Medical science and technology has increased our capacity to care for and sustain many infants with severe or multiple ailments.
Many of these infants are now surviving into childhood, enjoying many of the things that other children do growing, learning
and living at home.
However, there are many difficult and varied issues that arise as these children and their plight come to public attention.
Can all infants who are born with multiple ailments become candidates for programs that will teach their parents and family
units how to care for their many medical needs at home? What are the health care costs involved and who will pay the bills
that usually accompany chronic conditions? Finally, what are the benefits and problems of home care for patients with chronic
conditions, their families and the institutions and communities that serve them.
These and other issues will be the topic of a Senate Labor and Human Resources Committee hearing to be held in Salt Lake City,
Utah, on August 9, 1983, 9:30 a.m. at the Primary Children's Medical Center.
For several years now I have been an advocate of home health services as an alternative to institutional care for the elderly,
both because of its potential for saving health dollars and its obvious benefits to both the patient and the patient's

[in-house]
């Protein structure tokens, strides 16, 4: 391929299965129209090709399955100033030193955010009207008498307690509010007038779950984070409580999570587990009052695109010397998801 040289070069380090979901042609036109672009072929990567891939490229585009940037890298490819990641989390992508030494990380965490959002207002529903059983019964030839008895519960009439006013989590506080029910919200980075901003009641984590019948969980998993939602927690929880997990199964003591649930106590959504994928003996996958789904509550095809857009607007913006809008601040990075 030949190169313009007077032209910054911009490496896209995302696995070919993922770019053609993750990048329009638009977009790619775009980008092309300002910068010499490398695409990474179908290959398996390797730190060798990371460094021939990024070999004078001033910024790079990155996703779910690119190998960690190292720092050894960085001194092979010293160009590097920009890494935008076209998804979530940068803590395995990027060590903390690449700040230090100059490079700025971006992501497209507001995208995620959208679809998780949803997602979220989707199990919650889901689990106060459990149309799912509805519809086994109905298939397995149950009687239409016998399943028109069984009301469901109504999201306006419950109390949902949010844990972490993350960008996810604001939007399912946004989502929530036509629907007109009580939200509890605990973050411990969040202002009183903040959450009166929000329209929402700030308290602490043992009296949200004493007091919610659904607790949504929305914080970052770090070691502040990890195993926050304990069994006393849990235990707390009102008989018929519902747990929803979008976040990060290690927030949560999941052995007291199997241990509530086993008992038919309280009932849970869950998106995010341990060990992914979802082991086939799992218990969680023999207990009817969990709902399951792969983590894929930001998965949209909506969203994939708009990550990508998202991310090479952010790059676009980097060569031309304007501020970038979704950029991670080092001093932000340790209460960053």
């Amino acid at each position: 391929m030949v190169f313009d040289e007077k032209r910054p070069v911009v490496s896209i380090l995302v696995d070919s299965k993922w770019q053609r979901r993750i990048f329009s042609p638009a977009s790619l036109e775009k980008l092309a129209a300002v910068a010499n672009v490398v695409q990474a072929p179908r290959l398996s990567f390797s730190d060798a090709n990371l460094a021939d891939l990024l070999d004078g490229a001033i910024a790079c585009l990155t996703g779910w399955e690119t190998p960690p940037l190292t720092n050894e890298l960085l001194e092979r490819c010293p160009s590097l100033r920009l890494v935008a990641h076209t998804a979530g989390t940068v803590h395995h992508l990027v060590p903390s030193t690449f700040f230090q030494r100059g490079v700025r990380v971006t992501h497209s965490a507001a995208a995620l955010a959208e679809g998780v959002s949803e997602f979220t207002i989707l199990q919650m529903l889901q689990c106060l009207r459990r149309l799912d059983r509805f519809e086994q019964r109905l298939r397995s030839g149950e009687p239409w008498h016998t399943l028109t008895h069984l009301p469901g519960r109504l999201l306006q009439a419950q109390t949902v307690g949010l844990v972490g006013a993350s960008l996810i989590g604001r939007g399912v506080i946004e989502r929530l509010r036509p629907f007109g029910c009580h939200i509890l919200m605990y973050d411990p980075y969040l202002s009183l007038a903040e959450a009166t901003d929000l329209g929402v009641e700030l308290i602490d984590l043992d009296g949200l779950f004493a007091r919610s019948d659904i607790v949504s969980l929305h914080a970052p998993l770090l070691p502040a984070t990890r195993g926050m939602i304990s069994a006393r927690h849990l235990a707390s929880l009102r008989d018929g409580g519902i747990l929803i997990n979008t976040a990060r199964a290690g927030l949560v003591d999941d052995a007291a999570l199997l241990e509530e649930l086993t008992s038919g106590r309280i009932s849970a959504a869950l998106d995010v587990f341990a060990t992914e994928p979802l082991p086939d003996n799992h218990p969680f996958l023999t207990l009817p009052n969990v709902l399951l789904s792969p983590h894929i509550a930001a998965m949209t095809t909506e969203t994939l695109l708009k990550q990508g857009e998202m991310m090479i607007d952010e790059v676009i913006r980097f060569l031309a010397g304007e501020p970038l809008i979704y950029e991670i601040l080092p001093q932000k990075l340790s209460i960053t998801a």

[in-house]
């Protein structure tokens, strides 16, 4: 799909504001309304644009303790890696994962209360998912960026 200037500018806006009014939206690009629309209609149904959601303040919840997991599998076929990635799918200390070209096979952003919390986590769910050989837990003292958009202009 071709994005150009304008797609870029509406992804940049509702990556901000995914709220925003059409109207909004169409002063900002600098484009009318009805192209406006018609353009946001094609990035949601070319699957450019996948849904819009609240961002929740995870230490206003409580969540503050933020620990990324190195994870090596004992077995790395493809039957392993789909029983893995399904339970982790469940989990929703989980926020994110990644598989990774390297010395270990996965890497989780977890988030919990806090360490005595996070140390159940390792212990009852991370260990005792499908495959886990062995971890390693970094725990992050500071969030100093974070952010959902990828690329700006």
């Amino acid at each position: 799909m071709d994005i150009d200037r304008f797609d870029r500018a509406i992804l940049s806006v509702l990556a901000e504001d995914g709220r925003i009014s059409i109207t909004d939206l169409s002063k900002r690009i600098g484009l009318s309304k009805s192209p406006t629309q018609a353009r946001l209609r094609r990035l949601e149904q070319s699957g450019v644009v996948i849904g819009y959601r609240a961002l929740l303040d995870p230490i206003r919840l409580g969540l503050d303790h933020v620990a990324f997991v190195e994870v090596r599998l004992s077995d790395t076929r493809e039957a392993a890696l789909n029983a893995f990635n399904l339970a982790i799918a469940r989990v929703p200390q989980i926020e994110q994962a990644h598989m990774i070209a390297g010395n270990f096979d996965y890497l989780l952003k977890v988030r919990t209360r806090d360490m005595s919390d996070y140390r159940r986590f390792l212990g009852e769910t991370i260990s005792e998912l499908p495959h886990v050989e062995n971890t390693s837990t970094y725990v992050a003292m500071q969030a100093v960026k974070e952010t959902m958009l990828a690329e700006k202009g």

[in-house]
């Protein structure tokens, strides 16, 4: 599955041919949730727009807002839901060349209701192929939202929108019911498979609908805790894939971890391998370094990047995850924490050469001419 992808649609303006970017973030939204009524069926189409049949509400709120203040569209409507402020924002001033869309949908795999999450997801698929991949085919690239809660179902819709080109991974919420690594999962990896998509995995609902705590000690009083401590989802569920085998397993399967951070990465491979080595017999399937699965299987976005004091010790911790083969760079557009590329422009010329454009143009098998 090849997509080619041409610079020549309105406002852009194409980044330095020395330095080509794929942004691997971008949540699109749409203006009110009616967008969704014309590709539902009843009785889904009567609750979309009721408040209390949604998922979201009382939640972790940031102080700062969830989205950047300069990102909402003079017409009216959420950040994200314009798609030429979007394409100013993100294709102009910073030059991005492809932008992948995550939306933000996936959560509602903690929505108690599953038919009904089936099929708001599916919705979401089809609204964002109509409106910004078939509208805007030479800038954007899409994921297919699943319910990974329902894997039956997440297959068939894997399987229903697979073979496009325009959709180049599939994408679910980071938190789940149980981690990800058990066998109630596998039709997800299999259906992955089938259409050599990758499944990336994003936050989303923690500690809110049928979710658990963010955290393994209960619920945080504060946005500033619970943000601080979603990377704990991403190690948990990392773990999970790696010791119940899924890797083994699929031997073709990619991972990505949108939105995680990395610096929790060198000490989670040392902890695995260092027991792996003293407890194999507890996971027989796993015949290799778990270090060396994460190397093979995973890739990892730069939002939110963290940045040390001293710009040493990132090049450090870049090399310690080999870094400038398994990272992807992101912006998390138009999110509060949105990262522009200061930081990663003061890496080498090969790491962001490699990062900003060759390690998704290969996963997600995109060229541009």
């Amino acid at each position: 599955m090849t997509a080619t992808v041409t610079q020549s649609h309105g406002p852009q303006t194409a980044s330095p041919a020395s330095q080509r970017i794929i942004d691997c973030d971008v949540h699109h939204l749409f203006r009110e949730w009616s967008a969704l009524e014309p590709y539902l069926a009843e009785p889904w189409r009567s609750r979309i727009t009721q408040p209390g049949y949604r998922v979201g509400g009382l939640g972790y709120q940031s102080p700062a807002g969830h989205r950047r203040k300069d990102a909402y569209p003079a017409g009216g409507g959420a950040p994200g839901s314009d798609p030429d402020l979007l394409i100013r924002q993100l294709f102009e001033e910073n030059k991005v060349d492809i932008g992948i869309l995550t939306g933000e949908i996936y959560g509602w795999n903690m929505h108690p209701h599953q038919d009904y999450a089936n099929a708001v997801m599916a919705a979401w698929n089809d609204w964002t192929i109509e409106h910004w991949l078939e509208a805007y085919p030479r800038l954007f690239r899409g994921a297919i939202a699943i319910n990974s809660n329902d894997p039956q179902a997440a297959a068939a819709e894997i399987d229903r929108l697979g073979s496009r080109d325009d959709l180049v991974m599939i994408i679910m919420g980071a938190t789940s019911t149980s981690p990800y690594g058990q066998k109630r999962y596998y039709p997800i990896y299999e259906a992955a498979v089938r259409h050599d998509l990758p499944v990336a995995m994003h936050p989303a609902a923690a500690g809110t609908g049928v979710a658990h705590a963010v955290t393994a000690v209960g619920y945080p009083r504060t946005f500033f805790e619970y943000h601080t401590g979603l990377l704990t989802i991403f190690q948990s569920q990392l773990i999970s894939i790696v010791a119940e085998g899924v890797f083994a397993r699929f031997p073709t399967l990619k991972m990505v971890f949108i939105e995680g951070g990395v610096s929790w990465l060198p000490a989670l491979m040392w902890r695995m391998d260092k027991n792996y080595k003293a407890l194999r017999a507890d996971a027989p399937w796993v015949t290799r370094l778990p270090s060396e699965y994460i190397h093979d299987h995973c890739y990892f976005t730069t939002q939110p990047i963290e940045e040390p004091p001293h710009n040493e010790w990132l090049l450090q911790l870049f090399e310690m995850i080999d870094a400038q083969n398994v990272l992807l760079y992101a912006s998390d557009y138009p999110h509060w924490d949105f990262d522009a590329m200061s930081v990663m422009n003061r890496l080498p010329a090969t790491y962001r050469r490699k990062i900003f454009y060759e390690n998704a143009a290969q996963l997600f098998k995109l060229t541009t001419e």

family. This philosophy has been the impetus behind S. 1539 and S. 1540, two bills which I introduced on June 22, 1983, to
expand home and community-based services (copies and summaries are enclosed). These bills are also designed to expand home
health services for the disabled, including children. Thus S. 1539 and 1540 would help to address the many problems faced
by chronically ill children and their families.
I would like to invite you to testify at this hearing and address the issues as they relate to your experience in providing
or seeking home care for chronically ill children. Federal health policy makers have geared their efforts towards support
of institutional care and only in the past few years have begun seeking viable alternatives.
Your input on how federal policy can best address these issues and specifically S. 1539 and S. 1540 would be valuable. Please
keep your oral presentation limited to 5 minutes. An extended statement may be written for inclusion in the hearing record.
50 copies of your written presentation should be mailed to the Committee no later than August 2, 1983. If you will be able
to testify please contact Debbie Turner 202/224-6572 or David Sundwall 202/224-2563. I look forward to hearing your testimony.